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Content Creation: 3 Steps to Great Marketing Writing

Here’s a simple 3-step writing formula to help you turn my recent Year’s Worth of Content Marketing Ideas for SlideShare into finished content as quickly as possible. It’s a formula my clients and I have used for years, for all types of content creation, including:

  • Short projects, like articles and blog posts
  • Longer projects, like books and eBooks, reports, white papers, and YouTube videos.

The formula provides a framework for events like podcasts and speeches. It can also save you time and frustration when you’re facing an unexpected deadline, like a last-minute speech or presentation.

Step 1: Pick a number

Start by picking a number! The number will provide you with a structure for picking a title, choosing and organizing your ideas, and finishing your project as efficiently as possible.

How big a number should you choose?

Here are some tips for choosing numbers:

  • Small numbers promise easy, simple steps to success. Often, the best content marketing projects are based on relatively small numbers like 3, 7, or 10. Small numbers succeed because they promise to simplify complex tasks by breaking them into simple steps, i.e., 4 Steps to Skydiving Success.
  • Large numbers promise selection and value. Large numbers, i.e., 99 or 101, appear to offer more value. Out of 100 ideas, for example, there’s a good chance that, at least, one or two of the ideas will make a difference in solving a problem or achieving a goal. (In addition, when you’re writing about 99 or 101 ideas, you don’t have to write as much about each topic!)

The number you choose doesn’t have anything to do with the length of your project. There are hundreds of 3-step books, and there are hundreds of 99-tip blog posts.

In addition to helping you focus your content creation ideas and write your project, numbers also help your readers. Each number provides a “landmark” that helps readers track their progress through your content and get a feeling of progress.

Step 2: Select a topic

Next, select a central theme, or topic, for your content marketing project.

Topics are containers. They’re categories of facts, ideas, or suggestions you can use to identify, organize, and package your message.

Topics are powerful because they encourage you to focus on specifics, rather than abstractions or generalities. This helps you get ready to start writing.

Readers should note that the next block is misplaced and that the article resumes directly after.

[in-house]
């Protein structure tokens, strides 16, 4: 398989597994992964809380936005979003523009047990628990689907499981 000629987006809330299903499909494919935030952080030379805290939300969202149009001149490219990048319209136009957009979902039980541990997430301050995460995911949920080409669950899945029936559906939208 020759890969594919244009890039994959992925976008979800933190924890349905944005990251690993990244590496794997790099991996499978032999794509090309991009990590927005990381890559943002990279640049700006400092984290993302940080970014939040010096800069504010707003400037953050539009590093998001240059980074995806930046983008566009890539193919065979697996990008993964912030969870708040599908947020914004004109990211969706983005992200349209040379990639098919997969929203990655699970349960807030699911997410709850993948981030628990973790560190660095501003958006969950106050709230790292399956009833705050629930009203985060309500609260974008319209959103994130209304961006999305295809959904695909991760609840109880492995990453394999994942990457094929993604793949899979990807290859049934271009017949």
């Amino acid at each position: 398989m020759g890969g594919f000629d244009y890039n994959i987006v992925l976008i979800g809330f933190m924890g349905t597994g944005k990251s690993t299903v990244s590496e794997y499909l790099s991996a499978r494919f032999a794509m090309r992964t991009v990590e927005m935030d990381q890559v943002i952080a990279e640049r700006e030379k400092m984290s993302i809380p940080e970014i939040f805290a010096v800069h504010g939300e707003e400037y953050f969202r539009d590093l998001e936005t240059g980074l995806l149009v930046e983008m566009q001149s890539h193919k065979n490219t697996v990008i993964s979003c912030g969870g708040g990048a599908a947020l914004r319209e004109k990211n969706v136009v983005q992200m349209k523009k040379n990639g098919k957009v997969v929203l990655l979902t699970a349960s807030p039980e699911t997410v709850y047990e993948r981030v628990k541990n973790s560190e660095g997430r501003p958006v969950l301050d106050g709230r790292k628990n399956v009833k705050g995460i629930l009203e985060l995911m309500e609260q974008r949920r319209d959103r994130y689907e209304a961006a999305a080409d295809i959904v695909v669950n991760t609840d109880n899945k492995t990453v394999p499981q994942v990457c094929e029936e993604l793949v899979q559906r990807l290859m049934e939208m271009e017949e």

When you start to write a blog post about “The 6 Keys to Content Marketing Success,” for example, the number and the topic immediately focus your attention on the next step—i.e., identifying the 6 keys needed for success.

As a result, you know what you have to do (i.e., simply make a list of the 6 keys so you can define them and describe their relevance). This is much easier to do than staring at a cursor blinking in an empty screen.

What type of topics work best?

In general, topics for content marketing fall into a few basic categories. These include positives, negatives, and trends.

Positives describe topics that help your market solve problems or succeed, including:

  • Habits
  • Resources
  • Shortcuts
  • Tips

Negatives describe topics your market should avoid or watch out for, including:

  • Challenges
  • Mistakes
  • Obstacles
  • Symptoms

Topics can also include descriptions, like:

  • Attributes
  • Characteristics
  • Traits
  • Trends

Step 3: Add a modifier

Finally, add a modifier to add specificity and emotion to the number and the category.

There are several ways modifiers can add impact to your content marketing project. Modifiers help you:

  • Target a specific market segment. Simply list the primary characteristic in your marketing persona, i.e., 7 Investment Opportunities for Self-Employed Professionals.
  • Address a specific challenge or goal. 10-Step Makeover Program for Underperforming Landing Pages.

Modifiers can also add urgency, causing your clients and prospects to resonate in anticipation of your content ideas. Watch how a simple modifier can build a bridge between an abstract topic and your reader’s specific situation:

  • Before. 10 Questions to Ask Before Writing a Speech
  • After. 10 Questions to Ask Before Writing Your Next Speech

There’s no urgency to “writing a speech.” But, adding “your next” reminds everyone that it’s best to be prepared in case they’re asked to deliver a speech.

Learning from best-selling books

Learning from Stephen R. Covey’s The 7 Habits of Highly Effective People offers an excellent example of the power of modifiers to take a good title and make it a best-selling great title: